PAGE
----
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Janet Smith-Peterson

The Sundance Gallery

Over 30 years ago, Janet Smith-Peterson opened a small boutique in Naperville to showcase her love for Native American Art and to promote Native artists. Today, The Sundance Gallery still stays true to those intentions. Janet’s story begins with a trip to Arizona University to visit her brother, and it was there, visiting the Southwest when she had her “a-ha!” moment.

Janet has built relationships and traveled to reservations around the country to purchase authentic Indian artifacts. From pottery to carvings to jewelry, Janet has devoted her life to educate, promote and preserve Native American arts. We sounded off with this down-to-earth buyer on building her business with Native artisans and spreading harmonious energy. Janet also divulges her expert tips in a handy buying guide—so you can keep your eye out and find the best authentic Native American pieces.

G&F SPOTLIGHT_Janet Smith Peterson The Sundance Gallery Quote
Besides the mesmerizing aesthetics of Native American art, what is it that you truly love about the arts and jewelry?
Historically items were not made as art, but were made to be used, worn and shared. This concept is inspirational and when the items are placed in their historical context they tell a story of spirit and survival.  When I see a piece of Native American art, I want to know its story.

What’s one thing you’ve always remembered from your first trip out west and to reservations?
My first buying trip in 1985 was so eye opening and I was so naive. I soon learned that doing business with Native people means doing business with friends and that an appointment can turn into a meal, a hike, a drive or a lesson oral history from the family elder that could last all afternoon! Therein lies the blessing.

And how do you try to embody and apply Native culture in your day-to-day life?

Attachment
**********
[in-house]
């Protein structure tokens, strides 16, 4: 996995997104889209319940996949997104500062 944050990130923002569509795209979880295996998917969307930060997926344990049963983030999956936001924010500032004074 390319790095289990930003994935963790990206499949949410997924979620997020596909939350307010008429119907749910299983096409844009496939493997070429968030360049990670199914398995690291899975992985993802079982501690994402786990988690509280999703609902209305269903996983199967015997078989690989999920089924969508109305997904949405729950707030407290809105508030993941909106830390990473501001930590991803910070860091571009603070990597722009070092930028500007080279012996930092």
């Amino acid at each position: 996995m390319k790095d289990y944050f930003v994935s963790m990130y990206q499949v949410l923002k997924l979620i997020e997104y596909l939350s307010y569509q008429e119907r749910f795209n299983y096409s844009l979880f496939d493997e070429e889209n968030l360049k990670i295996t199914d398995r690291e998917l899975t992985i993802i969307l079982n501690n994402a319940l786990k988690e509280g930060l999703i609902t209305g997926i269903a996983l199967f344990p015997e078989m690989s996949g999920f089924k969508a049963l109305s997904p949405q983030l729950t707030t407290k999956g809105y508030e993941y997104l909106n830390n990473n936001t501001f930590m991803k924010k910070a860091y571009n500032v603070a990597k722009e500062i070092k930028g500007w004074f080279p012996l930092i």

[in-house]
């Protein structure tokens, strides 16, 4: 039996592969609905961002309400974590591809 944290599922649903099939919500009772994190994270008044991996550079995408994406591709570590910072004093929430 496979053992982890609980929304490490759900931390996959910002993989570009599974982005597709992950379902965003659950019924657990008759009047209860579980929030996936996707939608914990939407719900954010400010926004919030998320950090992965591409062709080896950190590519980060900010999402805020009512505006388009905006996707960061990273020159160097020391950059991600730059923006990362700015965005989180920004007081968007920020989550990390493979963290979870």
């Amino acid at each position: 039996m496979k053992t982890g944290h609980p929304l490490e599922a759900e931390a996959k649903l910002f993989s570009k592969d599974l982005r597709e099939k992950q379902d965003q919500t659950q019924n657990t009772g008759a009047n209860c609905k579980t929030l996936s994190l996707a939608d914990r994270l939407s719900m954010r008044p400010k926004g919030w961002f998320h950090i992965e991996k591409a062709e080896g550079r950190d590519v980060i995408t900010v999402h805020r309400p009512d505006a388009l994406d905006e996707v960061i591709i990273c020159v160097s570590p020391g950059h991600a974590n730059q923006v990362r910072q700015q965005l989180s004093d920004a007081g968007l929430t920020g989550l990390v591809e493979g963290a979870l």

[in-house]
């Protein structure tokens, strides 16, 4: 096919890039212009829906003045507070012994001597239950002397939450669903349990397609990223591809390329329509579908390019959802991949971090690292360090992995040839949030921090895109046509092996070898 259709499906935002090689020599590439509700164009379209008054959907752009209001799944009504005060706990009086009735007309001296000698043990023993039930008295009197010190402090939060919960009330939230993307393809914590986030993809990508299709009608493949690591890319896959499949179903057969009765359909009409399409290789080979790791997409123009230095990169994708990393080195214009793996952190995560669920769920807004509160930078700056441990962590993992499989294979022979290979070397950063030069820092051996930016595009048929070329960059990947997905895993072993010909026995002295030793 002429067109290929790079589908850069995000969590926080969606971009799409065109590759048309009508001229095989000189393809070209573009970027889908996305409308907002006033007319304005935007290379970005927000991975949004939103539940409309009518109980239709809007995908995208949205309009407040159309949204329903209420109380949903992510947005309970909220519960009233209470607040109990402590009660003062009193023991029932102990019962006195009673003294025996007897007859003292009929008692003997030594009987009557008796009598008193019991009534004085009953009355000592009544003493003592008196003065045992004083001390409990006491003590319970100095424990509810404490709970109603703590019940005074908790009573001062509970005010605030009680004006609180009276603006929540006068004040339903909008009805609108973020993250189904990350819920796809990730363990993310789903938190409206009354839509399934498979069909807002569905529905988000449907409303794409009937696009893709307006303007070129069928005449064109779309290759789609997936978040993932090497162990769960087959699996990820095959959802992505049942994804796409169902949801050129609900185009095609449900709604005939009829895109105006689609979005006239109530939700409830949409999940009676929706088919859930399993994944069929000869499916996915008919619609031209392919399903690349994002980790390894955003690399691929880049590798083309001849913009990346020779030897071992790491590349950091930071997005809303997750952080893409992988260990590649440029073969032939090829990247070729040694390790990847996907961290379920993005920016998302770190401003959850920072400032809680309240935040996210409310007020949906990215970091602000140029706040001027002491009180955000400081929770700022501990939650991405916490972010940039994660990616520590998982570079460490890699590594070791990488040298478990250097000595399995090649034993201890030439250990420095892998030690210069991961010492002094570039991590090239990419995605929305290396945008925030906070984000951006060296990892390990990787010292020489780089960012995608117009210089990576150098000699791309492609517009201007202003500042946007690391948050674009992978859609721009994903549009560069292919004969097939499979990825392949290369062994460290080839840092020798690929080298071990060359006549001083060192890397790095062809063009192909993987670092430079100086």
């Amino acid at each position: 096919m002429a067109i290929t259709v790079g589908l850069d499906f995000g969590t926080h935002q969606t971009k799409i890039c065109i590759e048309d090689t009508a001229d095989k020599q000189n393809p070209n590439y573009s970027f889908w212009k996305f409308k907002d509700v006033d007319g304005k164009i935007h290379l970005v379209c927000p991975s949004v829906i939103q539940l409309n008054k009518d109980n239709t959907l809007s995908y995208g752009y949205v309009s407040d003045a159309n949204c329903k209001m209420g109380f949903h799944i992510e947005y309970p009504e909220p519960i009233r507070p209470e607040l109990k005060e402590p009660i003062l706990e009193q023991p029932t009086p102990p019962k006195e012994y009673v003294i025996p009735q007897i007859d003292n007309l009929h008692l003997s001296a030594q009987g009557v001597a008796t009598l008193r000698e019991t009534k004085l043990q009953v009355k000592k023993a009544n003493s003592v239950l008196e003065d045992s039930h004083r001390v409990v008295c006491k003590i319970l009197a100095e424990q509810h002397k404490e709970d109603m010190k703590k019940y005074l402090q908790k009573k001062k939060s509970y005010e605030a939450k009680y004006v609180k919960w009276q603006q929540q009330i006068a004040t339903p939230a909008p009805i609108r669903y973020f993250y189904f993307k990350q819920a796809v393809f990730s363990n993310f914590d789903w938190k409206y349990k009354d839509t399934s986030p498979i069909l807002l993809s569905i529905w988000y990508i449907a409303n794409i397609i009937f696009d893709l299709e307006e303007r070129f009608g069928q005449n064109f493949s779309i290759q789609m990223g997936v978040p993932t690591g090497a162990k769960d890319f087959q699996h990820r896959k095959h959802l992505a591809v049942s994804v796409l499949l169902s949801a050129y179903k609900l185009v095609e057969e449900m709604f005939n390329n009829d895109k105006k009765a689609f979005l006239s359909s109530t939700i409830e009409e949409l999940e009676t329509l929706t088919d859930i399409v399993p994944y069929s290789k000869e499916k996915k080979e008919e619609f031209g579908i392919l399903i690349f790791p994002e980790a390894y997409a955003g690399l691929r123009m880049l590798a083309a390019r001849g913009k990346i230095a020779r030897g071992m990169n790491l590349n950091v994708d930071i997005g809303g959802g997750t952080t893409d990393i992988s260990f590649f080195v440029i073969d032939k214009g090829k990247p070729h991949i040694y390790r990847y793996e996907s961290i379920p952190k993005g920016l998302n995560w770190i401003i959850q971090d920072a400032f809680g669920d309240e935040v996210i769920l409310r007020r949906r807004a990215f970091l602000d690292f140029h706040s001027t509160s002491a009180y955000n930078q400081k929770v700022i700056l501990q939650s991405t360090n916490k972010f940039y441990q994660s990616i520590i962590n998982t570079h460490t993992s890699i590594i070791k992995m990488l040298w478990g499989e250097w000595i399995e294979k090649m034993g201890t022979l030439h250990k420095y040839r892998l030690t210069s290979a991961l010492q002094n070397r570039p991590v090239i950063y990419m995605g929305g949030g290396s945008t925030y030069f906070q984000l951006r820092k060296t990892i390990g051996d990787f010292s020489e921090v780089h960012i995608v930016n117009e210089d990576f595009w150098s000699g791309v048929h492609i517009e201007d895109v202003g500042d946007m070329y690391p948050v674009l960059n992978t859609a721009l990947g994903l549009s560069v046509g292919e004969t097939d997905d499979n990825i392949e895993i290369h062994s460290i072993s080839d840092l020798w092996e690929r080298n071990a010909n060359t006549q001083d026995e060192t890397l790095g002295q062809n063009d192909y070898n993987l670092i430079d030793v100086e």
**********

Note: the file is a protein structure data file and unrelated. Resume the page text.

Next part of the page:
Harmony and balance. We are all connected, all one family and I have learned that cooperation rather than competition is better for the world. Give of yourself and you will be rewarded generously.

A good rule is that if it seems too good to be true, it is probably fake. Janet explains that buying and collecting Native American arts and jewelry begins with your eye and your heart—because often times the pieces are handmade and one-of-a-kind, so you may never see it again. Hinging on education, reputation and keeping detailed records, follow along below as Janet highlights tips on how to be successful when buying pieces.

  1. Get Educated. Learn as much as you can about the arts you love. Read books, ask questions and visit museums. This will help you develop a discerning eye for authenticity and quality. 
  2. Purchase from Reputable Businesses and Artists. While a small number of artists sell directly to collectors exclusively, much of their success depends on the strong relationships with representatives and galleries who market and promote their work. Ask for as much information as possible and if they hesitate to guarantee authenticity, best to walk away. Another tip is to buy the best you can afford. As you become more seasoned in collecting you will be glad you bought one great piece rather than numerous average pieces that you no longer love. 
  3. Keep Good Records of Your Purchases. In addition to being fun, it helps to track the careers of your artists and the value of your investments. Also, your family will thank you if they ever have to disperse your collection.

G&F SPOTLIGHT_Janet Smith Peterson The Sundance Gallery Guide

Get the Look: A. NAVAJO TWO GREY HILLS RUG (see similar weavings here), $850: “This hand woven rug comes from the Two Grey Hills area of the Navajo reservation and is woven with the natural colors of the sheep.” // B. LARGE TURQUOISE BOLO TIE, $900 // C. NAVAJO CEREMONIAL BASKET (see similar baskets here), $210: “This basket is viewed as a way for Navajo people to chart their lives. The design serves as a pathway and allows the Medicine Man to easily locate you in the darkness.” // D. CARVED PENDANT BY MYRON PANTEAH, $550 // E. LAKOTA BEADED PIPE BAG BY ANTON LEBEAU, not for sale: “The Native peoples of the northern plains use pipes to pray to the Creator. The sacred objects are stored in beautiful bags that are often made of smoked hide and beaded with beautiful designs.” // F. RAM FETISH PIN (see fetishes here) $80: “Fetishes are carvings of animals that are meant to both acknowledge the animal as a helper and request favors from them.” // G. Hopi Wicker Basket(see similar baskets here), $275

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G&F SPOTLIGHT_Janet Smith Peterson Click-Thru